### Rationale for workshop problems, fall 2006

**Why the problems in workshop #2?**

- and 2. and 3. All of these problems are simple examples of
geometric/physical modeling situations. Such situations will arise
repeatedly in Math 151. Successful modeling will
strengthen skills which most Math 151 students need in other courses
and will need professionally.

- This exploration using a "fairy tale" is intended to show students
that limits and function values can be distinct.

**Why the problems in workshop #1?**
- Students entering a calculus course should have verbal, algebraic,
geometric and logical skills. Neglecting deficiencies in these areas
makes the course much more difficult. These problems are an attempt to
detect such deficiencies. The writeups should be evidence that
students can communicate technical material clearly and carefully.
- Students should be able to handle graphical information. They
should be able to transform the graphs in response to simple algebraic
queries, and also answer simple algebra questions about functions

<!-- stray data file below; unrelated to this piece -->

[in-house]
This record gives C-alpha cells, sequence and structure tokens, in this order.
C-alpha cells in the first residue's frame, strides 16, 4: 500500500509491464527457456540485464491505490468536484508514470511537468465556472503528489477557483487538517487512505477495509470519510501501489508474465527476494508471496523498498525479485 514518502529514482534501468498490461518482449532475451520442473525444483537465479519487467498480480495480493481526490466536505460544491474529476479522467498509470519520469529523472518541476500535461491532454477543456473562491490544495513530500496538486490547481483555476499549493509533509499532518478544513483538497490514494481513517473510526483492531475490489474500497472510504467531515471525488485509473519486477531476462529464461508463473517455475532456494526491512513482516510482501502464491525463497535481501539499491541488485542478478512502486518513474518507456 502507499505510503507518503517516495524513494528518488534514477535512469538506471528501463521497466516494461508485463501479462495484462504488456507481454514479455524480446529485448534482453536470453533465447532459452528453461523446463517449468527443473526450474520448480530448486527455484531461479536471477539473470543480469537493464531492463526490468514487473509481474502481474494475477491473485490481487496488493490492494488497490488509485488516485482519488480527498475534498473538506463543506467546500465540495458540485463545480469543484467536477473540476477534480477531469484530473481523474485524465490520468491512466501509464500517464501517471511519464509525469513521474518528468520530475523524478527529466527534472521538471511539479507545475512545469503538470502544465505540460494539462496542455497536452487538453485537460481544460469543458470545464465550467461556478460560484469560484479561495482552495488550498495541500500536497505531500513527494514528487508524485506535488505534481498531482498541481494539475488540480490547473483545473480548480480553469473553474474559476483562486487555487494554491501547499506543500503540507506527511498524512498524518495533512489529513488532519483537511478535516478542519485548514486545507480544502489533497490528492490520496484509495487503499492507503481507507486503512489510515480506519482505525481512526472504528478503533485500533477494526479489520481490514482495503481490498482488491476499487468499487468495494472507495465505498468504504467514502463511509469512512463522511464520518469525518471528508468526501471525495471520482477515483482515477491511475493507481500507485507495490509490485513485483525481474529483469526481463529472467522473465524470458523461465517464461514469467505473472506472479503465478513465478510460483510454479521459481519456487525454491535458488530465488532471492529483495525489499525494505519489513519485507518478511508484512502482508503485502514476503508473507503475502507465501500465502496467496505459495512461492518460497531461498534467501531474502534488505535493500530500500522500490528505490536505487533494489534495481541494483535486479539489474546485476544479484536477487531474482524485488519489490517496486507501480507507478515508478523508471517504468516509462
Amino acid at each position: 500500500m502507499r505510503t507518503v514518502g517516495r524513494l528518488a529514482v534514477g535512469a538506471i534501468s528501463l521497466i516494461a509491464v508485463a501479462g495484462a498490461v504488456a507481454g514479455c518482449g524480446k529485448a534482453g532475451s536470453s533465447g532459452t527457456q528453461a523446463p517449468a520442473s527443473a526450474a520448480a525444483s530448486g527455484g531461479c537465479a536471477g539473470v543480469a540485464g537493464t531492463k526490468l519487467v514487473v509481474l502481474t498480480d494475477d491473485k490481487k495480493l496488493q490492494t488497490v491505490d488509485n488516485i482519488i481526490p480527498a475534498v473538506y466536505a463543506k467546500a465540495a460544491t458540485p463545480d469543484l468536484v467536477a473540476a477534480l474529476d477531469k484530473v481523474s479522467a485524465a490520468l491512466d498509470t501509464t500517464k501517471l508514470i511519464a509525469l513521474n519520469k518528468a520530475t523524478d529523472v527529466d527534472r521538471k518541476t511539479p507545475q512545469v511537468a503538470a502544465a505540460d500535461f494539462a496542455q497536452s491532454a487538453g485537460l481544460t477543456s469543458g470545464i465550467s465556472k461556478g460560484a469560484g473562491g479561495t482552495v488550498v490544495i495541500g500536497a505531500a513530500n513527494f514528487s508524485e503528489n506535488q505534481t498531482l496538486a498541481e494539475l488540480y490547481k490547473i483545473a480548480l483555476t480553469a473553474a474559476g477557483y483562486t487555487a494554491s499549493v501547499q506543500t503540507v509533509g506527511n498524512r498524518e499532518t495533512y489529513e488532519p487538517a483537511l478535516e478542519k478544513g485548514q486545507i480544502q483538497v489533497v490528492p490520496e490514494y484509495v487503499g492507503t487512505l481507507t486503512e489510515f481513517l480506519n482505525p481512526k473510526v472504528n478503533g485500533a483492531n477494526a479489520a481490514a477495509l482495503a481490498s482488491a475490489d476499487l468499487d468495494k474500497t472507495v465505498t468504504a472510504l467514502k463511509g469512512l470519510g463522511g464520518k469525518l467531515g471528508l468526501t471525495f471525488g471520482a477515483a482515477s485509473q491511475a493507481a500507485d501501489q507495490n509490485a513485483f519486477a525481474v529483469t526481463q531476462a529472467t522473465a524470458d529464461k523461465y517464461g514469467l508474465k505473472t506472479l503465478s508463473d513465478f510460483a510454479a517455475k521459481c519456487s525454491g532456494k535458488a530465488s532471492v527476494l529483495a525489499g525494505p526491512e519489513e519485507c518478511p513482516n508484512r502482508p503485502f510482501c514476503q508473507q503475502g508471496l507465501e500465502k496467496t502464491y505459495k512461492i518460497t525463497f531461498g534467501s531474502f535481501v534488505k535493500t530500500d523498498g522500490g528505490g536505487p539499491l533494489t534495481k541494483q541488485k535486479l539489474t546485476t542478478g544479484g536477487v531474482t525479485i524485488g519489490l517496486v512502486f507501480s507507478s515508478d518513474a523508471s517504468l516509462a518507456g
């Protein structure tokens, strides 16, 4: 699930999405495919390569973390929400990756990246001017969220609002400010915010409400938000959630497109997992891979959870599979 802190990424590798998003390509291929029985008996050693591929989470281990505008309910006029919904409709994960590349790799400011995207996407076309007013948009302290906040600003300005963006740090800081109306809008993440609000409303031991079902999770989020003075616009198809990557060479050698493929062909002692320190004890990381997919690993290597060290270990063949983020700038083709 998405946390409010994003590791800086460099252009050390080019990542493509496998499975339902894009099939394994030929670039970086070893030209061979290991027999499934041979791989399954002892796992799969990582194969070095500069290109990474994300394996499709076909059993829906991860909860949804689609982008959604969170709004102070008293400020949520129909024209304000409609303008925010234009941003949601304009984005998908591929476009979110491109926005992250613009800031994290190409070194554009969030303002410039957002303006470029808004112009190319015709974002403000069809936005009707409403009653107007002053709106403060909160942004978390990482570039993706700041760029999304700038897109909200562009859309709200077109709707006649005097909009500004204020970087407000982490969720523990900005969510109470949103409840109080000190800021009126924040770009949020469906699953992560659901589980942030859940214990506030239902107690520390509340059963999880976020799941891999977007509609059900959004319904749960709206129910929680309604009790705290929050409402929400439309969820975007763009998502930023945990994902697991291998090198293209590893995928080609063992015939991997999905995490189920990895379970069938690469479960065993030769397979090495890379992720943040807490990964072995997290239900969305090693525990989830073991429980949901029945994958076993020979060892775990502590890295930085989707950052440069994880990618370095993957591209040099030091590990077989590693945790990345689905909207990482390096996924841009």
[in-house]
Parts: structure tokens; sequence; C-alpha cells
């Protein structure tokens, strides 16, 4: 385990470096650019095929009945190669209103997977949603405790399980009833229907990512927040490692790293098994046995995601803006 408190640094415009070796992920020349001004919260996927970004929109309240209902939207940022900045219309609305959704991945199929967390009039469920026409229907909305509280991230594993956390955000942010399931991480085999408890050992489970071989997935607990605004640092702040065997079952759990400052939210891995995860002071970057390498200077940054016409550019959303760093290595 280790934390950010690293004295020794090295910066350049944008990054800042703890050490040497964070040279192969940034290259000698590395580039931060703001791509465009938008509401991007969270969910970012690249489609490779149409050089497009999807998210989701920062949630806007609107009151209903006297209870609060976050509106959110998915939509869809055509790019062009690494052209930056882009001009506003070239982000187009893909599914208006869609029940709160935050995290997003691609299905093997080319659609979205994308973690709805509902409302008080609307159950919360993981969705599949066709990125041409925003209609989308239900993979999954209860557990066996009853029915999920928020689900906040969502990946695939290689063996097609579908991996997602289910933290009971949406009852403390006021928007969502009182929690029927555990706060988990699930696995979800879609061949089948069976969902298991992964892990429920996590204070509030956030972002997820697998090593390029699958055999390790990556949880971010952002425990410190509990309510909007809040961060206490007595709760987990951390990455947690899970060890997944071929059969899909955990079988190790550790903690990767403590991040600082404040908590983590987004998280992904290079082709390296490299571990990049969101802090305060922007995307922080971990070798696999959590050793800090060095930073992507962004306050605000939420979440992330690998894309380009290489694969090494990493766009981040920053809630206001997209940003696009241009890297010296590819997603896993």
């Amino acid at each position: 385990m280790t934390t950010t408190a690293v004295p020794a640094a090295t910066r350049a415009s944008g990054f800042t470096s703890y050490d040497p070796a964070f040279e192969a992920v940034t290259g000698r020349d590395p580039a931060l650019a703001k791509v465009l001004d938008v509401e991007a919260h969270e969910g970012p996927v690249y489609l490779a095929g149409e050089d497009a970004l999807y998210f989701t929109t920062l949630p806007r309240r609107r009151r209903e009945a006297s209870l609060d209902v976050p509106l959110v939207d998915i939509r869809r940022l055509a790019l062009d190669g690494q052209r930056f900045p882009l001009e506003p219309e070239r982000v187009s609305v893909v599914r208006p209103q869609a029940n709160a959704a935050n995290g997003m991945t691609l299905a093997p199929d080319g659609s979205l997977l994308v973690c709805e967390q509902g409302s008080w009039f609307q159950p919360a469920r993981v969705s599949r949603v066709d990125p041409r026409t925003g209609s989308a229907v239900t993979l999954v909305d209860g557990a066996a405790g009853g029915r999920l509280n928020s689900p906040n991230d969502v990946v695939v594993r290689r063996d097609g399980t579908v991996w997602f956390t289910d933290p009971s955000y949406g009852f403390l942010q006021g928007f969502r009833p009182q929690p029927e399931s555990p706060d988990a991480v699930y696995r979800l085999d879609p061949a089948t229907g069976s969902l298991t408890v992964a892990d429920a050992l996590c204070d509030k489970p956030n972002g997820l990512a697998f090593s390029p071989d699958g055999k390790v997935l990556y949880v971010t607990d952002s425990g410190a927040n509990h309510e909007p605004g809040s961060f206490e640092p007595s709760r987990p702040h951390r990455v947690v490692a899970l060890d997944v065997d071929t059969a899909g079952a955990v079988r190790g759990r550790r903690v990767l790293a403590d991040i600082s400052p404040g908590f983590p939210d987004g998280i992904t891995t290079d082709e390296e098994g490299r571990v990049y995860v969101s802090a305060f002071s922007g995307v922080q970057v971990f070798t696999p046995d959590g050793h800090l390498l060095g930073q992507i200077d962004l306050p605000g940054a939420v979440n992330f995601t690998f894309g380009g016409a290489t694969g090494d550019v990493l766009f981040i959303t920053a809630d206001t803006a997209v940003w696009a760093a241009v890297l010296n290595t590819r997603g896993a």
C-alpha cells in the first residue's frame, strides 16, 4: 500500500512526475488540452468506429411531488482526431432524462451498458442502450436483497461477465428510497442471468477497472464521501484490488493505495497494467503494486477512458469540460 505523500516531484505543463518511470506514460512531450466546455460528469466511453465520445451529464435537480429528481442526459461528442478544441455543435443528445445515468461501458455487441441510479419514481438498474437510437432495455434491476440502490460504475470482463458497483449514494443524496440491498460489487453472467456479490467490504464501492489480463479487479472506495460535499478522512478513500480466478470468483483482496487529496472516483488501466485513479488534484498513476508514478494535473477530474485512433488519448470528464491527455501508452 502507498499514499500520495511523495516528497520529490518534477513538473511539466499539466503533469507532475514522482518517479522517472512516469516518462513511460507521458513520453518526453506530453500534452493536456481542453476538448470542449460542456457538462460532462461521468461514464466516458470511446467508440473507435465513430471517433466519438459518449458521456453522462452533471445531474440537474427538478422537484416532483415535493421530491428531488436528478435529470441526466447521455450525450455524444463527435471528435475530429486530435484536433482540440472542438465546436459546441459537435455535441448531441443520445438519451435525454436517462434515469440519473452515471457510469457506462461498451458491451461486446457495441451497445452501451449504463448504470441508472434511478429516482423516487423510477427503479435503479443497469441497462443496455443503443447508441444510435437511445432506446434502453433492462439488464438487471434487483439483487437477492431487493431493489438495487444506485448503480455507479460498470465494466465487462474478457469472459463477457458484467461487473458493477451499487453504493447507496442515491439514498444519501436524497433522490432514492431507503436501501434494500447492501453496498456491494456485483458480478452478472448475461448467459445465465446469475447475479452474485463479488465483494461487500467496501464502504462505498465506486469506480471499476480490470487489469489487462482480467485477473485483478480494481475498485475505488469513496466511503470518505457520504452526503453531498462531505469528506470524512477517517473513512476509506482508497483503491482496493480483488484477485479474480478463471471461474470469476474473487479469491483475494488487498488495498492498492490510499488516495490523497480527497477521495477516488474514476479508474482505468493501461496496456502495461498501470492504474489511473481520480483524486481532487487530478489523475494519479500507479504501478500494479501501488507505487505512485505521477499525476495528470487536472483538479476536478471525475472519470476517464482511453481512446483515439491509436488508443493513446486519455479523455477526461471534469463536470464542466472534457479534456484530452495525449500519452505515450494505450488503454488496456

defined graphically.
- Polynomials are among the simplest building blocks of functions in
calculus and in many other subjects. This problem seeks to determine
if students can create polynomials with prescribed roots, degrees, and
positivity.
- Students should be able to "model" and understand simple physical
and geometric problems using the tools of calculus. Here's a rather
simple problem, which additionally requests that students use a
calculator to understand some of the model.
- Absolute value is a mystery to many students. In this course and
elsewhere absolute value is used to compare quantities. Again,
algebraic and logical skill is needed to complete this problem and to
be sure that the results agree with the graphical information. This
interaction is important. Piecewise linear functions occur in the tax
code (as mentioned during the lecture) and also are important enough
so that massive amounts of computer time are devoted to maximizing and
minimizing such functions (a major portion of industrial engineering
and operations research).

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Maintained by **`
greenfie@math.rutgers.edu` and last modified 9/6/2006.